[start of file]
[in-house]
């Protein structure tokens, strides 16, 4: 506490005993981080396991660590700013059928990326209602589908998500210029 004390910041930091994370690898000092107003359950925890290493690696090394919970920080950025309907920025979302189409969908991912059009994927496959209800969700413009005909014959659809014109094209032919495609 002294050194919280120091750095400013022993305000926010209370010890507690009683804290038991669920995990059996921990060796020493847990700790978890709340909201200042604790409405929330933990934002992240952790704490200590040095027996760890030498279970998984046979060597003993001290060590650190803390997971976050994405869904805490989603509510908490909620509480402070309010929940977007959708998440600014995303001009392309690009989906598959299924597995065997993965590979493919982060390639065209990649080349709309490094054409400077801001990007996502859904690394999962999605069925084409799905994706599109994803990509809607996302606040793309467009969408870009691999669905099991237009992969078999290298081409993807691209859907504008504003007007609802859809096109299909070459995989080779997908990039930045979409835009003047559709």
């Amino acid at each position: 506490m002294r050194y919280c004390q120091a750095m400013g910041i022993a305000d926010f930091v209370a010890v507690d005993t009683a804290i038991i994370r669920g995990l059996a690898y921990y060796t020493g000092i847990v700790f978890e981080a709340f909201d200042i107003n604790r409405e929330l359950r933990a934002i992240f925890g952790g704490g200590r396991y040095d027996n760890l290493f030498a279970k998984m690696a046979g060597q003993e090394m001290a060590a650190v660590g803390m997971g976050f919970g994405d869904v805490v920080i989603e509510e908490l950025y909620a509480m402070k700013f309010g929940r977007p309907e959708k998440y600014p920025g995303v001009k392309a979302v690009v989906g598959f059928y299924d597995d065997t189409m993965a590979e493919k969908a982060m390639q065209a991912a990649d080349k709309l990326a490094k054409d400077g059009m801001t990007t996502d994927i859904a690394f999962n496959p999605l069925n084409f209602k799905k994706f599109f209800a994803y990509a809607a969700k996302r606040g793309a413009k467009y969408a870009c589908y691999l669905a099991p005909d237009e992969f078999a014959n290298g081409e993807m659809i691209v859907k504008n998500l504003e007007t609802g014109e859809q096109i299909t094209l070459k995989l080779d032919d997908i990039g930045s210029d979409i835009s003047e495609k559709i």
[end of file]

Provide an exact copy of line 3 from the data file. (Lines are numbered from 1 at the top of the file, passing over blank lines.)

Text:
């Amino acid at each position: 506490m002294r050194y919280c004390q120091a750095m400013g910041i022993a305000d926010f930091v209370a010890v507690d005993t009683a804290i038991i994370r669920g995990l059996a690898y921990y060796t020493g000092i847990v700790f978890e981080a709340f909201d200042i107003n604790r409405e929330l359950r933990a934002i992240f925890g952790g704490g200590r396991y040095d027996n760890l290493f030498a279970k998984m690696a046979g060597q003993e090394m001290a060590a650190v660590g803390m997971g976050f919970g994405d869904v805490v920080i989603e509510e908490l950025y909620a509480m402070k700013f309010g929940r977007p309907e959708k998440y600014p920025g995303v001009k392309a979302v690009v989906g598959f059928y299924d597995d065997t189409m993965a590979e493919k969908a982060m390639q065209a991912a990649d080349k709309l990326a490094k054409d400077g059009m801001t990007t996502d994927i859904a690394f999962n496959p999605l069925n084409f209602k799905k994706f599109f209800a994803y990509a809607a969700k996302r606040g793309a413009k467009y969408a870009c589908y691999l669905a099991p005909d237009e992969f078999a014959n290298g081409e993807m659809i691209v859907k504008n998500l504003e007007t609802g014109e859809q096109i299909t094209l070459k995989l080779d032919d997908i990039g930045s210029d979409i835009s003047e495609k559709i």